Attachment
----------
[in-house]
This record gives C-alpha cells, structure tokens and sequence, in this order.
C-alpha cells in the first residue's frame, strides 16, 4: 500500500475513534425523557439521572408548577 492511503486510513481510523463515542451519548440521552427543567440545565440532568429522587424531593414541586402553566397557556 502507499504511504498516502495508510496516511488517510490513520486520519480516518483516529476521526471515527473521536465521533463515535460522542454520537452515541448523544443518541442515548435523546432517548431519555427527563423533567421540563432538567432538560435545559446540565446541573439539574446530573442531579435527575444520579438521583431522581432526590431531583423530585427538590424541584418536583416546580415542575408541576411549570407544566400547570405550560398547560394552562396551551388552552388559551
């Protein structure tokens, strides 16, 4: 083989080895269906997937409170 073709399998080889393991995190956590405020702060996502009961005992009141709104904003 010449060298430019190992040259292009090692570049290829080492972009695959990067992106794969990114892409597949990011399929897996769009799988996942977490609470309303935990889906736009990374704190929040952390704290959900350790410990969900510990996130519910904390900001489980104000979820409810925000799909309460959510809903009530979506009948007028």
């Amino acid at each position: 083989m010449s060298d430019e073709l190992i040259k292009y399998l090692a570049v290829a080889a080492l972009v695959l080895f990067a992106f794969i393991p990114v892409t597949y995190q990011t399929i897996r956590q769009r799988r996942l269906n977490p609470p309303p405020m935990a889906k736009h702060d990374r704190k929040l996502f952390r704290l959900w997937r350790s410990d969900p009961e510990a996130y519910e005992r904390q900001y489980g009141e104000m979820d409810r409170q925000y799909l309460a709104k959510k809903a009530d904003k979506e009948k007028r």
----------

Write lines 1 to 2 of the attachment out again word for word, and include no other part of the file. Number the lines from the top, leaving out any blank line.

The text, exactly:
[in-house]
This record gives C-alpha cells, structure tokens and sequence, in this order.